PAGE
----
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I agree it was mechanics. the fact they followed airline procedures makes it airlines. Just out of curiosity were the mechanics at the time union or non union? do you know?



posted on Feb, 6 2016 @ 04:17 PM
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a reply to: tinner07

I believe they were union, but I'm not 100% certain.



posted on Feb, 6 2016 @ 04:41 PM
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There went part of my argument....

but the mechanics deviated from normal protocol as dictated by the airlines... the true culprit in this case would be the consumer.. kinda maybe....



posted on Feb, 6 2016 @ 04:49 PM
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a reply to: tinner07

The procedure was written by the manufacturer, and the airlines deviated to save time. MD couldn't make the airlines follow their procedure, and it bit them hard this time. From what I've read the airlines actually wrote the procedure to remove engine and pylon as one unit.
edit on 2/6/2016 by Zaphod58 because: (no reason given)



posted on Feb, 6 2016 @ 05:13 PM
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My brother and I used to go to local airport (upstate NY) and begger captains for A/C tours.

This was late 70' early 71' before all the security stuff. We convinced an AA captain to give one of his DC-10.

We got full exterior walkaround tour followed by an interior tour of cockpit, cabin and even the elevator to the galley.

The captain was very gracious and remarkably patient with 10 and 12 year olds wide eyed and asking all manner of questions.

Never forget that experience and have always prayed he was not the captain on the Chicago flight.

That was a bad day for commercial aviation.




edit on 6-2-2016 by Phoenix because: sp



posted on Feb, 6 2016 @ 05:29 PM
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From what I've read the airlines actually wrote the procedure to remove engine and pylon as one unit.


I agree. and it ended in disaster.

fast forward to today and the corporations writing their own laws that get passed and what does that say???



posted on Feb, 6 2016 @ 09:08 PM
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Was this the accident that was caused by maintenance crews cutting corners and cracking the engine mount?



posted on Feb, 6 2016 @ 09:10 PM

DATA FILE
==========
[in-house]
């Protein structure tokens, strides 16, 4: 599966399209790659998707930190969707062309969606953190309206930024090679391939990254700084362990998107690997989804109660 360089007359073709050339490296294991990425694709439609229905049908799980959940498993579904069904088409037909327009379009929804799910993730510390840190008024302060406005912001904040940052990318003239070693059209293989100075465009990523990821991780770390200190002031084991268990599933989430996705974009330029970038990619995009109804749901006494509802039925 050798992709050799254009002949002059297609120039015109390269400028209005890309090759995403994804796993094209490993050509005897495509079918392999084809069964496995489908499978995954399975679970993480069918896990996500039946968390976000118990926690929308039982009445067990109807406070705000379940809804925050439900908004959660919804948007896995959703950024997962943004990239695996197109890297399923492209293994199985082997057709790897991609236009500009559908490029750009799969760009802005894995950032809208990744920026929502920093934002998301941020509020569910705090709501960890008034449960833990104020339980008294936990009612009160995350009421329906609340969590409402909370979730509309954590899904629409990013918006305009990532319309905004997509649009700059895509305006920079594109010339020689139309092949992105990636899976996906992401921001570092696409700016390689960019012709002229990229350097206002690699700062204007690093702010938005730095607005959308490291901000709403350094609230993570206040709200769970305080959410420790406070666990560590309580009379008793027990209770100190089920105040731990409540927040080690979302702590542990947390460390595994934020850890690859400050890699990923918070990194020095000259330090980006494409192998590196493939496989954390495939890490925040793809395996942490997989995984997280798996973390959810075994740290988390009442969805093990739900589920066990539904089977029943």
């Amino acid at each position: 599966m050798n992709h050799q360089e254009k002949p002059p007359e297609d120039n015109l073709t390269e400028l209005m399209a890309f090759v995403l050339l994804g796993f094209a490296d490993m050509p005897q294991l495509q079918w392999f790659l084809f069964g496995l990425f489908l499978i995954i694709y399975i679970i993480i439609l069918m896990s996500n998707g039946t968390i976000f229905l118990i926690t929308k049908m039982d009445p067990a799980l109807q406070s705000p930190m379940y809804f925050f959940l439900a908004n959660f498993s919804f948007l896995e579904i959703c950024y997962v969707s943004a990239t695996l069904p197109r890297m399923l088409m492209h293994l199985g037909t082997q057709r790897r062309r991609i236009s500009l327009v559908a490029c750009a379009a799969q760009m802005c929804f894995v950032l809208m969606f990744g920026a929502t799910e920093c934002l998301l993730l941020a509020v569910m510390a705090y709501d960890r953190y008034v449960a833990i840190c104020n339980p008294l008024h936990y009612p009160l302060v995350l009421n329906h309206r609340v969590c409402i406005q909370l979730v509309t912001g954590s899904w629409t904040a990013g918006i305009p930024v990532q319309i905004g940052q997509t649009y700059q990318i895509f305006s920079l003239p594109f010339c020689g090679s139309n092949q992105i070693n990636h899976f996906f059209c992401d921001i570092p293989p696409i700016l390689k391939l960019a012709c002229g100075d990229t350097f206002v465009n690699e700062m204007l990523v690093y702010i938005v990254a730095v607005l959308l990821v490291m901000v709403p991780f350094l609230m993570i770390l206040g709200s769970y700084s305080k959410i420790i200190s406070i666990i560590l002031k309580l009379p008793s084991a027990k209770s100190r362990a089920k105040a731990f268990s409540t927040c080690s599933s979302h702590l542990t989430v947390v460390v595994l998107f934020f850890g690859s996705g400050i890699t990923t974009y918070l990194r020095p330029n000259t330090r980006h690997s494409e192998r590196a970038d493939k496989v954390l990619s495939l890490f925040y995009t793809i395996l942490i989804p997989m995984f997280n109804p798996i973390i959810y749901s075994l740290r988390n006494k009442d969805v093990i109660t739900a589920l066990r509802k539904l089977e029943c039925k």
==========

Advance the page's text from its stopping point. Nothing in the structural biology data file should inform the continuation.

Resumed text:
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Apparently there are some very strange occurrences at the crash sight at night.



posted on Feb, 6 2016 @ 09:13 PM
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a reply to: sg1642

Yes, but they were cutting corners on the orders of the airline to save time. One report I saw about it said that during the engine change, they went to lunch, and while they were at lunch, the forklift shifted slightly, and the back of the engine dropped a little bit. When they went to lift the engine back, they lifted it too fast, and it hit the mount and damaged it.



posted on Feb, 6 2016 @ 09:15 PM
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a reply to: sg1642

It wouldn't be the first time I've heard stuff like that. In 1972, Eastern Airlines 401 crashed in the Everglades, due to crew error. They took parts from it, and put them on other aircraft, and many people reported seeing the ghosts of the pilots of 401. People that had never met them were able to identify them from photographs.

www.near-death.com...
edit on 2/6/2016 by Zaphod58 because: (no reason given)



posted on Feb, 6 2016 @ 09:16 PM
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originally posted by: Zaphod58
a reply to: sg1642

Yes, but they were cutting corners on the orders of the airline to save time. One report I saw about it said that during the engine change, they went to lunch, and while they were at lunch, the forklift shifted slightly, and the back of the engine dropped a little bit. When they went to lift the engine back, they lifted it too fast, and it hit the mount and damaged it.


I watched a documentary about it not too long ago apparently the investigators came out and said it was due to a snapped bolt to begin with before realising they were wrong.

That must have been a horrific last few moments for everyone on the aircraft that day.



posted on Feb, 6 2016 @ 09:19 PM
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a reply to: sg1642

The FAA investigator took a huge chance by telling his superiors they needed to ground the aircraft. But he was right. When they started inspecting others, they found a number of damaged engine mounts, because of this same procedure. Fortunately, this was the only accident related to it. It could have been a lot worse.



posted on Feb, 6 2016 @ 09:25 PM
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originally posted by: Zaphod58
a reply to: sg1642

The FAA investigator took a huge chance by telling his superiors they needed to ground the aircraft. But he was right. When they started inspecting others, they found a number of damaged engine mounts, because of this same procedure. Fortunately, this was the only accident related to it. It could have been a lot worse.


Well it should have had alarm bells ringing when the engine fell off in the first place. Sometimes taking a chance is the right thing to do. The sad thing is mistakes like that have to be made so we can learn from them.

With regards to your other post that's some strange stuff indeed. Apparently at the 191 crash site people see lights at the side of the road and can hear screams. One man claimed to come face to face with a smouldering victim smelling of kerosene. Obviously most of these stories are hearsay and folklore but it makes you wonder.



posted on Feb, 6 2016 @ 09:29 PM
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a reply to: sg1642

There have been a couple of high profile accidents that have had mysterious things happening afterwards. It's definitely something interesting.



posted on Feb, 6 2016 @ 09:31 PM
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a reply to: sg1642

There is no good ending to a crash... in my training with the USAF I had to listen to quite a few CVR's... it was tolerable for the ones that nothing the crew could do could change the outcome... the hard ones to listen to were the ones where the crew screwed up by the numbers till it was to late.

I imagine though if you have to be on a plane going down id rather be crew than a passenger.